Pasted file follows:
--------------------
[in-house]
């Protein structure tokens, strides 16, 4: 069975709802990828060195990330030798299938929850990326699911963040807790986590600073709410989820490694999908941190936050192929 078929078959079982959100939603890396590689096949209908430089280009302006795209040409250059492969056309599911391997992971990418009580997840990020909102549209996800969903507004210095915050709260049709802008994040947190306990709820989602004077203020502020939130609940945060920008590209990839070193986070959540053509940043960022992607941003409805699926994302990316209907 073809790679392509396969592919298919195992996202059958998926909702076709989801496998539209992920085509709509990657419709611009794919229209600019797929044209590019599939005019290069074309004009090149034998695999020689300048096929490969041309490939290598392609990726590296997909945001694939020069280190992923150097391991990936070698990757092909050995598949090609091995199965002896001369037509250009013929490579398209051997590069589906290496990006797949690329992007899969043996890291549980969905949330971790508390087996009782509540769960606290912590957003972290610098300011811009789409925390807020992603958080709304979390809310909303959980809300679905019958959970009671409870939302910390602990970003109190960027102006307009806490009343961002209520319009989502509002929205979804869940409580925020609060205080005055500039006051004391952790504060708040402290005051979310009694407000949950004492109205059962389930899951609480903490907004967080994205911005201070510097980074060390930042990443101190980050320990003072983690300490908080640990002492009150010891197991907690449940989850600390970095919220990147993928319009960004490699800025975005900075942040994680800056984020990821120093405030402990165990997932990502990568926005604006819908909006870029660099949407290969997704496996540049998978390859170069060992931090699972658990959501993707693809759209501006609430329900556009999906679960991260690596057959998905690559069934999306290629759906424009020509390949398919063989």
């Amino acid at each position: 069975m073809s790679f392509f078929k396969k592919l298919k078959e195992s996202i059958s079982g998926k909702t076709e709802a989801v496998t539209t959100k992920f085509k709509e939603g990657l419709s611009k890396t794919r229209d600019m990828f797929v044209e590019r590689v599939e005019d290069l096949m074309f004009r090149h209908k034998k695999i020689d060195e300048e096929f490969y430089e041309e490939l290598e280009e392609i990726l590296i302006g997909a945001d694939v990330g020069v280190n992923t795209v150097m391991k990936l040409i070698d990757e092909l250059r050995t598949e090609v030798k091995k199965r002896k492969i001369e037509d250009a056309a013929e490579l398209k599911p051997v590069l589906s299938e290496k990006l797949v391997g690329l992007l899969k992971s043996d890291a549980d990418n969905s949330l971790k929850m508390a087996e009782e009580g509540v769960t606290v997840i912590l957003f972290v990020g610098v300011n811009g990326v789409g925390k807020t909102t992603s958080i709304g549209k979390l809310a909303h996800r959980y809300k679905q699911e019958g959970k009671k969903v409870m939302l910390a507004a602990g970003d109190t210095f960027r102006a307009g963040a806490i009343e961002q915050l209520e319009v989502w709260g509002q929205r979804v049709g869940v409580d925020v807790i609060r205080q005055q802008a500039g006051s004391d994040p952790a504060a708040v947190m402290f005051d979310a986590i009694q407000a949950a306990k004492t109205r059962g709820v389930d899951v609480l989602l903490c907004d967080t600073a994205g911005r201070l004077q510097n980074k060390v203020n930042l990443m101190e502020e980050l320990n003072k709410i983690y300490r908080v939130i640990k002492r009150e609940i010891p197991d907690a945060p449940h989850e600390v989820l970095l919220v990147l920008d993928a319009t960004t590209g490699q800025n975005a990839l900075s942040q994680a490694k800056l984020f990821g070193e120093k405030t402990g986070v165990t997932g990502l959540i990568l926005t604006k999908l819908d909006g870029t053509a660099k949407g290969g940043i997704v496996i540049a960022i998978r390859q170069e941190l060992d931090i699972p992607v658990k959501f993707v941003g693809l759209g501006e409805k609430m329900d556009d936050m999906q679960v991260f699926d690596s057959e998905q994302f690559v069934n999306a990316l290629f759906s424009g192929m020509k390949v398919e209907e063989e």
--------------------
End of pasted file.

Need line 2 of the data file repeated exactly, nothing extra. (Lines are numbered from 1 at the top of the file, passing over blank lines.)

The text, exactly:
């Protein structure tokens, strides 16, 4: 069975709802990828060195990330030798299938929850990326699911963040807790986590600073709410989820490694999908941190936050192929 078929078959079982959100939603890396590689096949209908430089280009302006795209040409250059492969056309599911391997992971990418009580997840990020909102549209996800969903507004210095915050709260049709802008994040947190306990709820989602004077203020502020939130609940945060920008590209990839070193986070959540053509940043960022992607941003409805699926994302990316209907 073809790679392509396969592919298919195992996202059958998926909702076709989801496998539209992920085509709509990657419709611009794919229209600019797929044209590019599939005019290069074309004009090149034998695999020689300048096929490969041309490939290598392609990726590296997909945001694939020069280190992923150097391991990936070698990757092909050995598949090609091995199965002896001369037509250009013929490579398209051997590069589906290496990006797949690329992007899969043996890291549980969905949330971790508390087996009782509540769960606290912590957003972290610098300011811009789409925390807020992603958080709304979390809310909303959980809300679905019958959970009671409870939302910390602990970003109190960027102006307009806490009343961002209520319009989502509002929205979804869940409580925020609060205080005055500039006051004391952790504060708040402290005051979310009694407000949950004492109205059962389930899951609480903490907004967080994205911005201070510097980074060390930042990443101190980050320990003072983690300490908080640990002492009150010891197991907690449940989850600390970095919220990147993928319009960004490699800025975005900075942040994680800056984020990821120093405030402990165990997932990502990568926005604006819908909006870029660099949407290969997704496996540049998978390859170069060992931090699972658990959501993707693809759209501006609430329900556009999906679960991260690596057959998905690559069934999306290629759906424009020509390949398919063989």